Attitudes to English as a language for international development in rural Bangladesh

Erling, Elizabeth; Seargeant, Philip; Solly, Michael; Chowdhury, Qumrul Hasan and Rahman, Sayeedur (2012). Attitudes to English as a language for international development in rural Bangladesh. British Council, London.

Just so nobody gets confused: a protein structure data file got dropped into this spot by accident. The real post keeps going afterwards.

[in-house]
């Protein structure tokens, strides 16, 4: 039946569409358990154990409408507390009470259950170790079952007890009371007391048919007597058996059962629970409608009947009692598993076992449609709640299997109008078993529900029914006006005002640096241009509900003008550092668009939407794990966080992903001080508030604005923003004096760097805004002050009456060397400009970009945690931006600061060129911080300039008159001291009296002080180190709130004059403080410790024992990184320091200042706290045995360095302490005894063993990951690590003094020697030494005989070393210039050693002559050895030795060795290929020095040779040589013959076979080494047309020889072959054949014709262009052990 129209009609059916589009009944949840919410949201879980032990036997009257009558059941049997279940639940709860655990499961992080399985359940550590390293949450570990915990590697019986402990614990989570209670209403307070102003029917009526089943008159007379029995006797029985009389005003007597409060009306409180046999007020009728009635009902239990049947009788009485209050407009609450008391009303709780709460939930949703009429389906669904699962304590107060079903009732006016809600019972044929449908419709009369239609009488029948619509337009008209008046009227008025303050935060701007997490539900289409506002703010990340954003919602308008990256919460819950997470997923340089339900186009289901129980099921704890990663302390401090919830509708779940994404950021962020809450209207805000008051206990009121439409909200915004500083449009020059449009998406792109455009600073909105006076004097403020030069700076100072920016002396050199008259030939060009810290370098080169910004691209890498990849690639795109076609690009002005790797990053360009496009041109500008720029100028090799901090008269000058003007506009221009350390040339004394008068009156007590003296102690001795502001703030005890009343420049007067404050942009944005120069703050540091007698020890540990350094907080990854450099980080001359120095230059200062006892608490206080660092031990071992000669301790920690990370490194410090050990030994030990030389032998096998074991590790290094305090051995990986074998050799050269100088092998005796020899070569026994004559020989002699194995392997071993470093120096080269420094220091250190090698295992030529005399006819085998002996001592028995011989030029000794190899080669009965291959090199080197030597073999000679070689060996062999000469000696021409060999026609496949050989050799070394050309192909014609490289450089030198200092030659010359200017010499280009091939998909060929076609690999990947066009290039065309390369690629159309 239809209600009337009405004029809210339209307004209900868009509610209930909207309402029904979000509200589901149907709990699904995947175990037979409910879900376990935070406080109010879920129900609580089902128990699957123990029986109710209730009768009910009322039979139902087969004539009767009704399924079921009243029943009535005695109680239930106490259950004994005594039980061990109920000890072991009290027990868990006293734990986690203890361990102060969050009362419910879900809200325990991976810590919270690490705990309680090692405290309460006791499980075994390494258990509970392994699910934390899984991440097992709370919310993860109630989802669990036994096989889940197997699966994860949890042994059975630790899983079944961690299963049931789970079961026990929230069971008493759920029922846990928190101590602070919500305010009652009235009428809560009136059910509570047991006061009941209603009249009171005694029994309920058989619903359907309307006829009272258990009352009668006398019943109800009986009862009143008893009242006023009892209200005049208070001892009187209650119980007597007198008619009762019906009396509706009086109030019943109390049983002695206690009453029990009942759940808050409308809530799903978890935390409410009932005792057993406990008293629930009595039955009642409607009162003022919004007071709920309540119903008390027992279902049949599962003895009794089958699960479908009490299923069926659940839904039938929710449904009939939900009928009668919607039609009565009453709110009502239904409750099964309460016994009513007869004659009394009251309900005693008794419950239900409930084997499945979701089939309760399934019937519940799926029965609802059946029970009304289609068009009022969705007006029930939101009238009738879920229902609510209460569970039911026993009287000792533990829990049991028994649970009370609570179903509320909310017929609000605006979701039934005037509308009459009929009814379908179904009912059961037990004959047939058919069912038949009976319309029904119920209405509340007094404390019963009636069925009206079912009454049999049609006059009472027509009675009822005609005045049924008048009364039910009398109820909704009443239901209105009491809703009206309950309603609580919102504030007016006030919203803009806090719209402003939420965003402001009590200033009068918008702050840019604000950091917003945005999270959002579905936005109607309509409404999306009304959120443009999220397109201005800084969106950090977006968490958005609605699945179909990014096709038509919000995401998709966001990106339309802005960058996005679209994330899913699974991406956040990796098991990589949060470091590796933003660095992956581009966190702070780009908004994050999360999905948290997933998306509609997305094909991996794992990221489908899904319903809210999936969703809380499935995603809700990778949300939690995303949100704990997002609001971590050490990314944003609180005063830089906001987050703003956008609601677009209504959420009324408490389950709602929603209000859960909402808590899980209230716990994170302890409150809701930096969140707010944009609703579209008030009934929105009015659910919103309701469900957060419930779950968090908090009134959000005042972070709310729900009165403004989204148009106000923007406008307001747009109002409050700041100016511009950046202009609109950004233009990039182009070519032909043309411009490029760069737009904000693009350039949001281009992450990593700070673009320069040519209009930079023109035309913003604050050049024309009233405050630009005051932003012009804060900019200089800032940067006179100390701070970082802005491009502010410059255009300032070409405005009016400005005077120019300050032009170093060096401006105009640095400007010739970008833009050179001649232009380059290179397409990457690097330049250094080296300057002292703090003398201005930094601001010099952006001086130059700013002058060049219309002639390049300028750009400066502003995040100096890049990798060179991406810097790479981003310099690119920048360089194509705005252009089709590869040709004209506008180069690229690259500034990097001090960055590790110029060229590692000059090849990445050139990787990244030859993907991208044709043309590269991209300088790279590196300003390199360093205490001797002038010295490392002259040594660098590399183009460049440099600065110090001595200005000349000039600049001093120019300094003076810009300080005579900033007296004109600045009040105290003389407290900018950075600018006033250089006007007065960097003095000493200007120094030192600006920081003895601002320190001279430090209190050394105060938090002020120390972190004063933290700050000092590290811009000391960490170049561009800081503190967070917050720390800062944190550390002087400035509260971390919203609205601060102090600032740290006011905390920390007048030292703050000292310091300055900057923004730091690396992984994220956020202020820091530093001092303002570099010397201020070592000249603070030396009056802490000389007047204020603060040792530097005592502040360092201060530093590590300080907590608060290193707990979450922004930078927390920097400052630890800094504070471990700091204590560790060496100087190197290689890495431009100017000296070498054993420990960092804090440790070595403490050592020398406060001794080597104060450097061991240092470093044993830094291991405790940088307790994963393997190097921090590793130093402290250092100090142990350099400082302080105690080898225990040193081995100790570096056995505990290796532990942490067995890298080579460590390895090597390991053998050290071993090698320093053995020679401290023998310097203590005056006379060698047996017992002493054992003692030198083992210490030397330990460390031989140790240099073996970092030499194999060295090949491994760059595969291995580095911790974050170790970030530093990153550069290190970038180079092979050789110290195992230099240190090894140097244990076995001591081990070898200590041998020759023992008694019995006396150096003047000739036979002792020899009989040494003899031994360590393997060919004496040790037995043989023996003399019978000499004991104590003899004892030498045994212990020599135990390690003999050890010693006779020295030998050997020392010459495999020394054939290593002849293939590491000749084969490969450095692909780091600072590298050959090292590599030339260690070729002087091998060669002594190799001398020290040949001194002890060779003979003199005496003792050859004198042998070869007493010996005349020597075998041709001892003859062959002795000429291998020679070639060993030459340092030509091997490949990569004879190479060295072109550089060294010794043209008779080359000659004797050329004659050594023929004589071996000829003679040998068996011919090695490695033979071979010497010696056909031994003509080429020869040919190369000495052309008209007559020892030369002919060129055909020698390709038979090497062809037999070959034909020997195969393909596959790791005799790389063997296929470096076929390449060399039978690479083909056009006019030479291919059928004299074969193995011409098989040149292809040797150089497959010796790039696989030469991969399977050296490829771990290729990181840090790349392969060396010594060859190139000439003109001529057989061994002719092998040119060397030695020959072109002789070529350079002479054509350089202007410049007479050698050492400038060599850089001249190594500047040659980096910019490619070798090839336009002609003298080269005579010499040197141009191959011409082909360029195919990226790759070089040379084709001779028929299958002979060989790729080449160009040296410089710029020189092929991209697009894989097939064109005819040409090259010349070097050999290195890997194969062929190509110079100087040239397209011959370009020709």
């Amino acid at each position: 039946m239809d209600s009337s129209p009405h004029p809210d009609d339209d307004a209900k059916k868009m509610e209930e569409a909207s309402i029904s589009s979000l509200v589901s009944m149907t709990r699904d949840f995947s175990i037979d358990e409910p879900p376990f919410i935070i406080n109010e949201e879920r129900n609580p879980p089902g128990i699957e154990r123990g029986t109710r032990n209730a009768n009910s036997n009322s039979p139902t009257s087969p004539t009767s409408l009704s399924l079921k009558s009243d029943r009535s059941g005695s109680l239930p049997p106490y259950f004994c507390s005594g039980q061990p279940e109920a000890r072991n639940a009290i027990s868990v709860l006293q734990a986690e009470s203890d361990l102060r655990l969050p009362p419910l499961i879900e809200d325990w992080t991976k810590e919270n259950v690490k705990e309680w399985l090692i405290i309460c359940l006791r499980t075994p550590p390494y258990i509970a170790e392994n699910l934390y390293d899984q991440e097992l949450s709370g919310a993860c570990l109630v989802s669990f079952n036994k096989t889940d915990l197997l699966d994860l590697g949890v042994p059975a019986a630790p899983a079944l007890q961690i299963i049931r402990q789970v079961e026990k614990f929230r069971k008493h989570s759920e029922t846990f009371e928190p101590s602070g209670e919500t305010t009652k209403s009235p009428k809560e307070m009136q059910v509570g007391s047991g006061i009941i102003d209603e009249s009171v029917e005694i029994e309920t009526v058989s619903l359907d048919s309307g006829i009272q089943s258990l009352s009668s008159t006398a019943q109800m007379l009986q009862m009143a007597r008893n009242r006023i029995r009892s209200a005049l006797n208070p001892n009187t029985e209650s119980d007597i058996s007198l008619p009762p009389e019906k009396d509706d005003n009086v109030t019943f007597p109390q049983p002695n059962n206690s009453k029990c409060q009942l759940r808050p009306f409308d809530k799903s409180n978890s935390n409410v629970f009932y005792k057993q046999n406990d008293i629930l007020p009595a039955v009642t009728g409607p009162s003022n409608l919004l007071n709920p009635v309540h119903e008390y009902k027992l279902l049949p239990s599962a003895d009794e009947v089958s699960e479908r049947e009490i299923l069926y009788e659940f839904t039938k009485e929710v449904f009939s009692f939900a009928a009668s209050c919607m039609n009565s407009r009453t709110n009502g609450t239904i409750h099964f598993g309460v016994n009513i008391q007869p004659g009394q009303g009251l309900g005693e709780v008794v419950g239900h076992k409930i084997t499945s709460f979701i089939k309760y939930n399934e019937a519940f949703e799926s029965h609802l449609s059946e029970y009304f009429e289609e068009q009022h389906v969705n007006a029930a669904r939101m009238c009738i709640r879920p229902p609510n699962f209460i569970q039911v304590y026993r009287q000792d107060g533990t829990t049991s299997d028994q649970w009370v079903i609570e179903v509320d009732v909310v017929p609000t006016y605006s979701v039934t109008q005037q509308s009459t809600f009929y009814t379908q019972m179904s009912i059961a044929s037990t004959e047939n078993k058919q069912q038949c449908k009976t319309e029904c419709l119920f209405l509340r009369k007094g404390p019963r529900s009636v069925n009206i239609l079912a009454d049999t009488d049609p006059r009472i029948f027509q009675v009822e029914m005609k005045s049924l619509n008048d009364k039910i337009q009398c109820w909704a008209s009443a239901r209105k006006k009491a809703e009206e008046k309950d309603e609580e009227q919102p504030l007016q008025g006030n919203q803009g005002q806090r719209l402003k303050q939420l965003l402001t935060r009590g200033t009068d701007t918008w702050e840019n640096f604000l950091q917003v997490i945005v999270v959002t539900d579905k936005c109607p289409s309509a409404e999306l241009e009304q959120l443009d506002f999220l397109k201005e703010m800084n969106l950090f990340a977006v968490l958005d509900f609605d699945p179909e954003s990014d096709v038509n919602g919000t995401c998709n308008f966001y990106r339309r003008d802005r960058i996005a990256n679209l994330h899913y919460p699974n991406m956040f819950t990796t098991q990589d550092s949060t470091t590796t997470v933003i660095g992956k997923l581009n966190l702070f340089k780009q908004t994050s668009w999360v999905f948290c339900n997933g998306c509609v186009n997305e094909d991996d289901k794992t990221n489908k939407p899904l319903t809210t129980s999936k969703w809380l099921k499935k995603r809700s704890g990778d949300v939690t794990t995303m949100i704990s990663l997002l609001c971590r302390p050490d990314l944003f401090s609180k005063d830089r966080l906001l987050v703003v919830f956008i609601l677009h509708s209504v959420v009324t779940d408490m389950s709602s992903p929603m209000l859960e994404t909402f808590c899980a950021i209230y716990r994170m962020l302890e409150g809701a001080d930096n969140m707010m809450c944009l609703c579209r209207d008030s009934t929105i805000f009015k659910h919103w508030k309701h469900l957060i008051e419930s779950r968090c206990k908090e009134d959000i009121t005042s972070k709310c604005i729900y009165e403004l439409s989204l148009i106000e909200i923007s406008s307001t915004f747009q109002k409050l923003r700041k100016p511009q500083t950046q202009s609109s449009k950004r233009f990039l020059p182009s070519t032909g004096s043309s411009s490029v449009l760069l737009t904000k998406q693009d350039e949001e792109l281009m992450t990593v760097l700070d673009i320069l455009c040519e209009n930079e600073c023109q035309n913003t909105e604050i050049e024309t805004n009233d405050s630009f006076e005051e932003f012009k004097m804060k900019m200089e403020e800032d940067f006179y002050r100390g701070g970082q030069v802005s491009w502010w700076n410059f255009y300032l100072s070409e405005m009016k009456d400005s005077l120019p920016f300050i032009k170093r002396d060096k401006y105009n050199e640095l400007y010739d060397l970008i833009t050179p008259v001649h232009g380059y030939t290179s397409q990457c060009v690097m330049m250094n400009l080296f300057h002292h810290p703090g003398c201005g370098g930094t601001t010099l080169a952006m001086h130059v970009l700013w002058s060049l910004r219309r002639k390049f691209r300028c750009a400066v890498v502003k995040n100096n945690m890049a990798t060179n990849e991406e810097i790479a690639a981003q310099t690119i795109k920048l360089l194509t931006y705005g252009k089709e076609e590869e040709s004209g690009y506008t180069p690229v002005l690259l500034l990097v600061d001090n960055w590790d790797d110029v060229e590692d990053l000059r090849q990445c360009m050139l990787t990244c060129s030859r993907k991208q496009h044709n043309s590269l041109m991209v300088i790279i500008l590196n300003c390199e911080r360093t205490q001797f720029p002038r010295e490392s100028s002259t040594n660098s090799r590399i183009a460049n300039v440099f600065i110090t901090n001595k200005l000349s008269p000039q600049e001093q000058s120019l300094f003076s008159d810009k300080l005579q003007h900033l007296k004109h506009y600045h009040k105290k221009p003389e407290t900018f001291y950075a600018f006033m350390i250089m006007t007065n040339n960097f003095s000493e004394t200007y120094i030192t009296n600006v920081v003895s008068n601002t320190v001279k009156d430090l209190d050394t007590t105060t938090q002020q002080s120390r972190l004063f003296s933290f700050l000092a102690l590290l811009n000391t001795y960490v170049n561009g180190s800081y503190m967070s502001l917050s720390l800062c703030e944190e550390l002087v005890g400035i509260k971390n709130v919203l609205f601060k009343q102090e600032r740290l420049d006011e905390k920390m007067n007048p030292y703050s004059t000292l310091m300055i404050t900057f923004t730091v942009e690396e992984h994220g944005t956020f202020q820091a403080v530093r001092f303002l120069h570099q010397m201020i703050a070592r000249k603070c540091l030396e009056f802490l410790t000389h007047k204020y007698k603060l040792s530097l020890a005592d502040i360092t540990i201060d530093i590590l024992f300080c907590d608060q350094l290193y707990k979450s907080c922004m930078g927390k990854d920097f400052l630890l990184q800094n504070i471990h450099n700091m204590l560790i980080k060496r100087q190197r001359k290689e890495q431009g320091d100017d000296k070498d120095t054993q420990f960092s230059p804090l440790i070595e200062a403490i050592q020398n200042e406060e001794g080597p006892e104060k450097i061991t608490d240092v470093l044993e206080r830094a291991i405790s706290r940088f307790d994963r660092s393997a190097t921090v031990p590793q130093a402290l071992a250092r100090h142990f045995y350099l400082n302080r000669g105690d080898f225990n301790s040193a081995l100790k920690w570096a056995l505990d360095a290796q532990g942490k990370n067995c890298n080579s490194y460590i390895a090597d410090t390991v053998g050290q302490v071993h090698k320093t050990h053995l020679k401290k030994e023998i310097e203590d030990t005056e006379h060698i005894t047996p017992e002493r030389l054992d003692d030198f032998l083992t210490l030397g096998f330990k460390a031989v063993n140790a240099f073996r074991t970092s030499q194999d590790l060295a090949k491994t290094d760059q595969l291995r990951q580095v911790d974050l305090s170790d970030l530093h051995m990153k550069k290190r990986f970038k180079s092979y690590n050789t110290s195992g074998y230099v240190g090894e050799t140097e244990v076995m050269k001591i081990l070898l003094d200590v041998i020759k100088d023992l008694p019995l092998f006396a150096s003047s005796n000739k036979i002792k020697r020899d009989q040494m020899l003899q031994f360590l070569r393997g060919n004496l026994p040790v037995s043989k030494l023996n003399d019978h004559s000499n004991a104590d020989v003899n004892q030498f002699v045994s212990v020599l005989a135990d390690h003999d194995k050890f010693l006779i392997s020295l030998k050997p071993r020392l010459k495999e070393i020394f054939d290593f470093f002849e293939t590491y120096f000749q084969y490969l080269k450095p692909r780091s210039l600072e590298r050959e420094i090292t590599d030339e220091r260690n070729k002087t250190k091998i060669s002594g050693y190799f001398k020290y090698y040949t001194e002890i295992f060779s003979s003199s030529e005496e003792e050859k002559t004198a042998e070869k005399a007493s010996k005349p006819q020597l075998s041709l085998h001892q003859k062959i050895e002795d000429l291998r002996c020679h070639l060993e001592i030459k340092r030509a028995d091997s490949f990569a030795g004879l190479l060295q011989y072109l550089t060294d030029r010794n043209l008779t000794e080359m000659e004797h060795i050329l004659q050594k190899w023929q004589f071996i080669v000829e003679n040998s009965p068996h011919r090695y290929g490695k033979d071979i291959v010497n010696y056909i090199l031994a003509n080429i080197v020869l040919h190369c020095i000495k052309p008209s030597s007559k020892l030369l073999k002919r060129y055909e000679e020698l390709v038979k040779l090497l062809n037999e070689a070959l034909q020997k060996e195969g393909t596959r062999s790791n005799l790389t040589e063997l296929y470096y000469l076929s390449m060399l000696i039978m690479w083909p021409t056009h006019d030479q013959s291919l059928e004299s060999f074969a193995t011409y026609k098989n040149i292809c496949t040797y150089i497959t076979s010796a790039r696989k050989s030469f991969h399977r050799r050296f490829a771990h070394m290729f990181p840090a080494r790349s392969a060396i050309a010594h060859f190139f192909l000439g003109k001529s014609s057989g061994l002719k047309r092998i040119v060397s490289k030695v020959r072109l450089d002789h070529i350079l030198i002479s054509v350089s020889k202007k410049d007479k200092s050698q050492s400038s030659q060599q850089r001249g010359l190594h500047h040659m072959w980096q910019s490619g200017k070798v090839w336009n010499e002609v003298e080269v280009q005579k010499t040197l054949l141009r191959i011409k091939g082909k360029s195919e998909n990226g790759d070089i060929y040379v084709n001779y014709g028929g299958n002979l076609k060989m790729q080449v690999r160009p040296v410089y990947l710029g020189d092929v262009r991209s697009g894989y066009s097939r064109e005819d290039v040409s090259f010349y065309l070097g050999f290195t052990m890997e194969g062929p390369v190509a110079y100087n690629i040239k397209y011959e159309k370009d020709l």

The high status of English within a global economy of languages has meant that English-language education is increasingly being promoted in international development initiatives. This is despite the fact that it may seem more valuable for the estimated 1.4 billion people living in poverty in the world to focus development initiatives on the lowering of infant mortality rates, clean water supply, access to electricity, and the provision of basic education, for example. A reason for the promotion of English-language education in development contexts is in part a response to a growing conviction that English-language education can play an important role in helping people gain the resources to lift themselves out of poverty and increase their ability to participate in the world economic systems from which they have previously been excluded. Despite the strong associations often made between the English language and development, there is, however, only limited evidence showing a relationship between the two. A first step in understanding this impact is an understanding of perceptions and expectations of English learning for personal and national development, and this research project investigates these in two rural communities in Bangladesh. Through the use of an ethnographic survey of two rural areas, it studies the needs and aspirations of the local community in order to better understand perceptions of whether and if so how English-language education could productively contribute to development as part of a wider programme of social and economic support.

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